As far as what rights Mr. Spiess or any other convicted felon should have restored, I will leave that to the courts. Whether or not a convicted criminal has made penance to society is up to the individual. Just because someone has “done the time” as Mr. Garber states above, doesn’t necessarily make them an automatic model citizen. This, however, was not the original question at hand. The original argument Mr. Watson, several others, and myself had with Mr. Spiess was at its core the question of why someone who may or may not have voting rights himself, was the figurehead of our local Crabill… I mean tea party organization. I have no negative feelings about the tea party movement as a whole, but I have always felt that our local bastion of conservatism was hijacked by Mr. Spiess and others as a campaign vehicle for Ms. Crabill. It was never intended to be a campaign movement, but a movement available to EVERYONE, to raise awareness of the ills of big government, taxation without representation, socialistic agendas and the like.

    The dialog between myself and Mr. Spiess shed quite a bit of light on how he was patently unwilling or unable to be civil in his discussions of the issues. Beyond that, he was just plain mean–for lack of a better way of explaining it–in his discourse. Name calling and unsubstantiated political positions were and seem to still be his modus operandi. Is this a personal attack? No. It is merely an observation based on the information I have.

    Interestingly, when his past is brought up he only makes note of the dog case involved in one of his convictions. He never brings up the malicious wounding conviction. Perhaps he feels that this instead would be taken less lightly by those of us not in PETA. Perhaps this second conviction was over a misdeed that was drug or alcohol-fueled, but it did indeed occur and it is indeed in the public record.

    As a Christian myself, I wholeheartedly forgive Mr. Spiess for his transgressions. I am proud of his lengthy sobriety, as I believe alcohol and drug addictions are never truly cured (read as empathy, not disdain). I also harbor no hard feelings as to his comments or our disagreements, however I do feel that we should all be willing to acknowledge and account for our past, present, or future mistakes. He seems only willing to do so when confronted with them. We should also realize that if we plan to be the lead player in a political organization, that these same mistakes might make us more of a liability than an asset to said organization. Perhaps the interest of the organization would be betters served with us in the background. My two cents….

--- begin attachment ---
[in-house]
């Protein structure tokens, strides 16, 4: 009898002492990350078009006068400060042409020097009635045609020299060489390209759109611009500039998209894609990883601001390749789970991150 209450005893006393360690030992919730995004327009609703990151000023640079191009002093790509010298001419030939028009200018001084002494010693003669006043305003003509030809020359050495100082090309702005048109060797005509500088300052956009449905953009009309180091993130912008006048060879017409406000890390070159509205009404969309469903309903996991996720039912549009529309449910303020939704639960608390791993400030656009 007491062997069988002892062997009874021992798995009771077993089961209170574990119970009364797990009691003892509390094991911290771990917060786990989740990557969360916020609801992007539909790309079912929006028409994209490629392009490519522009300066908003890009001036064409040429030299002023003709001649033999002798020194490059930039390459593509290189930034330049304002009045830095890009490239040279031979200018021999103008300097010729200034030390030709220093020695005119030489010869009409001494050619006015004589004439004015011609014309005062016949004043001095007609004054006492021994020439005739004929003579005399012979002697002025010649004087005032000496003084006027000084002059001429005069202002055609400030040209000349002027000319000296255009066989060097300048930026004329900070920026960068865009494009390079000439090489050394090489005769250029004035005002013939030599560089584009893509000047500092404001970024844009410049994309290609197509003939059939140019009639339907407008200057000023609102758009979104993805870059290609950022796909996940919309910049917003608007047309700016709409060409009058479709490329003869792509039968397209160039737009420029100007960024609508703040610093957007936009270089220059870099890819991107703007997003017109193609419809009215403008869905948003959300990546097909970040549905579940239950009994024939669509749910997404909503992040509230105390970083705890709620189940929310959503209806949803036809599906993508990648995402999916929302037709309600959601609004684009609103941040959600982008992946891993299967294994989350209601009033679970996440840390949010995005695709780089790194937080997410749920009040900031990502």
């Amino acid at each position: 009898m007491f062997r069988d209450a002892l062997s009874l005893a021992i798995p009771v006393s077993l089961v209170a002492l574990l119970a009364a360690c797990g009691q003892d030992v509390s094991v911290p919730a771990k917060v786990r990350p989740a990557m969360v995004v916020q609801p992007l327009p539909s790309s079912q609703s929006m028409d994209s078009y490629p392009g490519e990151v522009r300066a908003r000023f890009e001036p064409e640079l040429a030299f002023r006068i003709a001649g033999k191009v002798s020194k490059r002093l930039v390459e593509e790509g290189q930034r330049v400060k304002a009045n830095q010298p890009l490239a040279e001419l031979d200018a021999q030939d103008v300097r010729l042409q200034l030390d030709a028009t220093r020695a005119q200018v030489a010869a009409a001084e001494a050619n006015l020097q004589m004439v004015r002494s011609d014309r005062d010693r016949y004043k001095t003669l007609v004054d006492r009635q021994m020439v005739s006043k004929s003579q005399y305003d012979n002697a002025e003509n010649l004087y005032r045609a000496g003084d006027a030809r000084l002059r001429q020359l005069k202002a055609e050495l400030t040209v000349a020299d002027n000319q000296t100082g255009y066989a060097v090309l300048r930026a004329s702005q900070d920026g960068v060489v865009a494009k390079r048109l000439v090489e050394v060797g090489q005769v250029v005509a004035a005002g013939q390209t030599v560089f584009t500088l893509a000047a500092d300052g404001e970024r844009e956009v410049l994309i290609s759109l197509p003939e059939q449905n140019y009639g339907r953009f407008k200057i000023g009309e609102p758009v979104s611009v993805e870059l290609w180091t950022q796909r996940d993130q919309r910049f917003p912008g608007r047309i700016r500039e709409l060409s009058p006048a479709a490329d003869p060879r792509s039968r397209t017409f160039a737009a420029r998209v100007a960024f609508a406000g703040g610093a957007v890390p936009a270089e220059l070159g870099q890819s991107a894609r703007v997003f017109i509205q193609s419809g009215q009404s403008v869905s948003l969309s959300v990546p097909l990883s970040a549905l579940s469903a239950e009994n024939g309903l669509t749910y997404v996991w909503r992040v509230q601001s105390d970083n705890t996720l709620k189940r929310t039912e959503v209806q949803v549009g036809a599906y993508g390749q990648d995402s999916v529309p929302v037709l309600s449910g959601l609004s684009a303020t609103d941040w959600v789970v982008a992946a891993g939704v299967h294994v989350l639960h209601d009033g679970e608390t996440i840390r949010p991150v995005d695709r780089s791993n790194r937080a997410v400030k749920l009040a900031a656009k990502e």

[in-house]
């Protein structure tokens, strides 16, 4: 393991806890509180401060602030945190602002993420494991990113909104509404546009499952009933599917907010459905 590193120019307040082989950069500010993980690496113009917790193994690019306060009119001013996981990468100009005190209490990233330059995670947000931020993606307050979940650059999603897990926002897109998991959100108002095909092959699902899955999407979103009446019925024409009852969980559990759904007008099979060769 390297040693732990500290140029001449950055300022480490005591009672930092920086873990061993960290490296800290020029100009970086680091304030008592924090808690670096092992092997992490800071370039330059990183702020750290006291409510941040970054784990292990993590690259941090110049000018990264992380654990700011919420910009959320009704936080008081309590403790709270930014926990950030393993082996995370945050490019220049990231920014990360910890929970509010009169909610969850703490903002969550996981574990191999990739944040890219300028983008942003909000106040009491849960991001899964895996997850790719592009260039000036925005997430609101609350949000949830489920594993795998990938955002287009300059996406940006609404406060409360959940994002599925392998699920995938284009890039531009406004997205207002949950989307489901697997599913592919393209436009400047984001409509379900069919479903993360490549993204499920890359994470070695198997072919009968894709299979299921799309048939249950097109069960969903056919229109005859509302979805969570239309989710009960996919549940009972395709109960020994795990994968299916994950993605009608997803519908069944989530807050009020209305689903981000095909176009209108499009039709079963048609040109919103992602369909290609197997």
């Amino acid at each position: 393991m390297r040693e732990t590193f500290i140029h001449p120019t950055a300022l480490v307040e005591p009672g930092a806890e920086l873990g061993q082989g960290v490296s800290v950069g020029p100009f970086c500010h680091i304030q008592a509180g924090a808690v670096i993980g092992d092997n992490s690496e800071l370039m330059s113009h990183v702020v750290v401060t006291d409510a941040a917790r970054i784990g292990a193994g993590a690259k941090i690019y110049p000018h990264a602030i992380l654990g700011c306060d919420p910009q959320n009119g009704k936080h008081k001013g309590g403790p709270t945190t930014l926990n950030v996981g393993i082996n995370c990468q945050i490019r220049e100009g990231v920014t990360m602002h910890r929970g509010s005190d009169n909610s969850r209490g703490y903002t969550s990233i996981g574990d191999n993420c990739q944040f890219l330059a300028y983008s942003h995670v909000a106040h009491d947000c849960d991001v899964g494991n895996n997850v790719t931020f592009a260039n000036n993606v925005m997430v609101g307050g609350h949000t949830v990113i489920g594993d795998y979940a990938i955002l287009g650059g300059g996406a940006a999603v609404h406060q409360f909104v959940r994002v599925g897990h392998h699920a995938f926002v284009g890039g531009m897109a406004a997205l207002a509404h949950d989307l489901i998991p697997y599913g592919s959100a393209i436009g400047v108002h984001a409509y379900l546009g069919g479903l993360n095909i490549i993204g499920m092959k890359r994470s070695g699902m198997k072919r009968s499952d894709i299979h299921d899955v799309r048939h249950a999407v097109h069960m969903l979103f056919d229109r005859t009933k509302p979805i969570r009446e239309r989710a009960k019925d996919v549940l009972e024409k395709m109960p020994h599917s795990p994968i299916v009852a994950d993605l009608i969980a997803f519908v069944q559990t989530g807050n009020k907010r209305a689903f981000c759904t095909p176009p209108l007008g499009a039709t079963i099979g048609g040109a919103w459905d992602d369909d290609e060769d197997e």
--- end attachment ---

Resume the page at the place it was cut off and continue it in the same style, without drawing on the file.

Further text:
4. Charles,

    To be fair to Mr. Spiess, while he was originally charged with malicious wounding (a Class 3 felony), he was convicted of the lesser-included felony offense of unlawful wounding, a Class 6 felony, by the Lancaster County Circuit Court on July 22, 1994 (Offense Date: October 16, 1993). According to information provided to me, the victim in that case was Mr. Spiess’ father-in-law at the time.

    Regarding Mr. Spiess’ dog incident, he was convicted of maliciously administering poison to an animal, a misdemeanor, by a jury of the Lancaster County Circuit Court on September 22, 2000 (Offense Date: February 7, 1999, well after Mr. Spiess stopped “inhal[ing] with the drugs”). While Mr. Spiess accurately notes that the jury fined him $1.00 as his punishment, the reason “the judge told [the jury that Spiess] could not use self defense” is likely because the allegation in the case was that Spiess used strychnine to poison two dogs belonging to his neighbor, resulting in the death of one. Kind of different from shooting a pitbull as it lunges after your small child (though, as a convicted felony, if he had done that he would have been facing a mandatory five years in the penitentiary for possessing a firearm after having been convicted of a violent felony). Doesn’t diminish the cowardliness of the act, though.

    As those on my e-mail list will recall, it’s similar to the distinction I made between inadvertantly writing a bad check because one has transposed numbers in his checkbook versus intentionally writing a check (for the filing fee for the 99th District Republican nomination, for example) knowing that one lacks sufficient money in one’s account to cover it, but relying upon one’s “overdraft protection” to cover it. That’s fundamentally dishonest.

    Context is important.

Leave a Reply

Your email address will not be published. Required fields are marked *